I have just spent two days at Nga Kete Wānanga Marae at the Manukau Institute of Technology. Part of a wider Auckland Museum leadership initiative, the noho was intended to provide a space and time for honest discussion and reflection on bi-culturalism at the Museum. Throughout the stay I had a passage written by Maualaivao Albert Wendt in his response to Dr Selina Tusitala Marsh's new publication, Tightrope , going round and round in my head:
‘We are what we remember, the self is a trick of memory . . . history is the remembered tightrope that stretches across the abyss of all that we have forgotten.’
As we listened to the whaikorero, as we heard the stories of the ancestors, the stories of the tukutuku and kowhaiwhai it reminded me that acts of remembering - of telling stories, of speaking, of writing - breathe life into history. It sustains. It can also be a resurrection.
1. Speaking of Dr Marsh...my goodness:
2. Continuing along the poetry and remembering lines, here's a piece from the New York times, Memorize that Poem! advocating for bringing back poetry memorization and recitation in schools. I'm all for this. It reminded me of my Grandparents who found immense, immense joy in it reciting poetry. It kept their memories sharp but more than this it brought them back to times when they were young - perhaps they were children, or maybe it was that night they met on a London street during the blitz. My Grandmother lived until the age of 94. In that twilight of her life my mother made and printed a book of her favourite poems. I cherish it to this day. When I read the words I am reminded of the power and beauty of language and prose. When I put the book down though the words fly away from me. But my Grandmother didn't need the words in front of her. It was not the words that were etched in her memory but rather their imprint; the imprints were deep, cavernous and they her took her to other worlds.
"Memorize a poem. Find your kindred spirits across the centuries so that — as W. H. Auden counseled — you might, “composed like them/Of Eros and of dust,/Beleaguered by the same/Negation and despair,/Show an affirming flame."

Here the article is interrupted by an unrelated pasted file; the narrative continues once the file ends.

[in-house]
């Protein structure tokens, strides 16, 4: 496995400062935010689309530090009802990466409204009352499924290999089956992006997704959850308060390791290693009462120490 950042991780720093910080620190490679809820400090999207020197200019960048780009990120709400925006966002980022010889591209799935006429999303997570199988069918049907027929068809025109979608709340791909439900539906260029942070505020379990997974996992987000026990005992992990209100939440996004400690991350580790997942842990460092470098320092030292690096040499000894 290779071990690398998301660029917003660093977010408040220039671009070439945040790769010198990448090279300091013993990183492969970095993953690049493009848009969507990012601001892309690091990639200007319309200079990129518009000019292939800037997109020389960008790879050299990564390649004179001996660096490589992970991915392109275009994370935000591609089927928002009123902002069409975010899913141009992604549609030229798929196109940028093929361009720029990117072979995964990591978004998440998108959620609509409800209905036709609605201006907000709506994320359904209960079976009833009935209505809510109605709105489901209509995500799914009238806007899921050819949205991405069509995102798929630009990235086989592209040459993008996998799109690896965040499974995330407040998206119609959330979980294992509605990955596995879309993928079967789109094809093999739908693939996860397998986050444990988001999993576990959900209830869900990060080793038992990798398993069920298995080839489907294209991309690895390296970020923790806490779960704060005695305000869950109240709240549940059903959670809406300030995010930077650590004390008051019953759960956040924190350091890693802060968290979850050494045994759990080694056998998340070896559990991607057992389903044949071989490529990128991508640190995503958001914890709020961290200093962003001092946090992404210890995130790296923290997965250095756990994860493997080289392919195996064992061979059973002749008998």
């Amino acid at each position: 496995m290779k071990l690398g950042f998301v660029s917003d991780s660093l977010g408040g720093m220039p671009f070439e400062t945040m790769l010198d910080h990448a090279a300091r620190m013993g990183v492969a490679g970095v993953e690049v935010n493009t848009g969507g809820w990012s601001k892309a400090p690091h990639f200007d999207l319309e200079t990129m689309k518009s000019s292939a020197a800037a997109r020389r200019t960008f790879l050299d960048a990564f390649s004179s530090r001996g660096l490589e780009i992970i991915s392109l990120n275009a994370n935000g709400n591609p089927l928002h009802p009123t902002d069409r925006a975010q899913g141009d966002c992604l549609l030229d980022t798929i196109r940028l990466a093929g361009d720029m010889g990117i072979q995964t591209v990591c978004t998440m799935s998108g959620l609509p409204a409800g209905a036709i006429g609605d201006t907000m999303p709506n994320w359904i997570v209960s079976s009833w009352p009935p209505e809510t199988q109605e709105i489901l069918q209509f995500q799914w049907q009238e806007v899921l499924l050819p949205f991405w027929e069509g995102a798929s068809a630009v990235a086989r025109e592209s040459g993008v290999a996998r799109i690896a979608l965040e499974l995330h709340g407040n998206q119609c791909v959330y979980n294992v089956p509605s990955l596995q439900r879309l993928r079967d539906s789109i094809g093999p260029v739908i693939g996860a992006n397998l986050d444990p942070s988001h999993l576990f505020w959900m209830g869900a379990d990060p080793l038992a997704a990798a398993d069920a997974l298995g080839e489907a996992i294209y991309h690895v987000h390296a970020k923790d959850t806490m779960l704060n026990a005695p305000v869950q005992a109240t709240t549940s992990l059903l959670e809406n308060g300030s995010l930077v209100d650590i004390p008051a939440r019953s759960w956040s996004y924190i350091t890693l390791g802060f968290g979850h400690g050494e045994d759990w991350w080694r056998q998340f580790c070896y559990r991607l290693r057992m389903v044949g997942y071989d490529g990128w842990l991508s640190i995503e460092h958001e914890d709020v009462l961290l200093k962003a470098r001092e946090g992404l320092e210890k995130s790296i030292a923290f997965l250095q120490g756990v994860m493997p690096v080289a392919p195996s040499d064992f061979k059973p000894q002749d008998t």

3. The new season of Radio New Zealand's Black Sheep is upon us - a podcast about dark episodes of Aotearoa's history we might rather forget but must, in fact, remember. Season 2 kicks of with Epidemic: the story of Robert Logan - a story about the devastating influenza pandemic that arrived in Apia on 7 November, 1918, via the cargo ship the Talune. The New Zealand Administrator of Samoa at the time, Lieutenant-Colonel Robert Logan, failed to quarantine the Talune. This is what he had to say in the aftermath:
"[It is] temporary and, like children, they [Samoans] will get over it provided they are handled with care... They will later on remember all that has been done for them in the previous four years..."
Logan's report on the administration of Western Samoa, 8 August 1919, IT 1/1/1D
4. Remembering can be a dangerous activity and memory a dangerous place. Not just for what might have been done to you there but for how you treat yourself in your own memory. Sometimes, perhaps, the tightrope is the safest place. Psychologist Dr Edith Eger was on Nine to Noon this week talking about her life's work to help free her patients from trauma, guilt, and pain. It is not just her training that has led her to this but her life experience as a survivor of the Holocaust. In the interview she talks about overcoming her own ghosts and feelings of guilt. It reminds us that remembering should not be taken lightly.
5. The realm of memory isn't the past; it lives in the present and in the future. And it can be re-imagined. Which reminds me - have you been to Future Islands at Objectspace?
"Island of memory, island of longing, island of prospect and refuge, island of hospitality, (un)natural island, island of making and unmaking, emerging island, re/claimed island, and the last island — these are the nine islands of New Zealand’s exhibition at the Venice Architecture Biennale in 2016."
"Future Islands, which was New Zealand’s exhibition at the 2016 Venice Architecture Biennale, is about the practice and promise of architecture in this country – a small, open society that is diverse, changing and economically (and seismically) vulnerable. In the exhibition, a grouping of floating forms – light, tough shells fabricated by a boat-building company – occupy a sea of space. Models of more than 50 architectural projects are arranged on or near, these ‘islands’. Some projects sit provisionally on their sites; others seem to have been shaken free of their foundations altogether." http://www.objectspace.org.nz/exhibitions/future-islands-nzia-at-the-venice-biennale/
Speaking of which....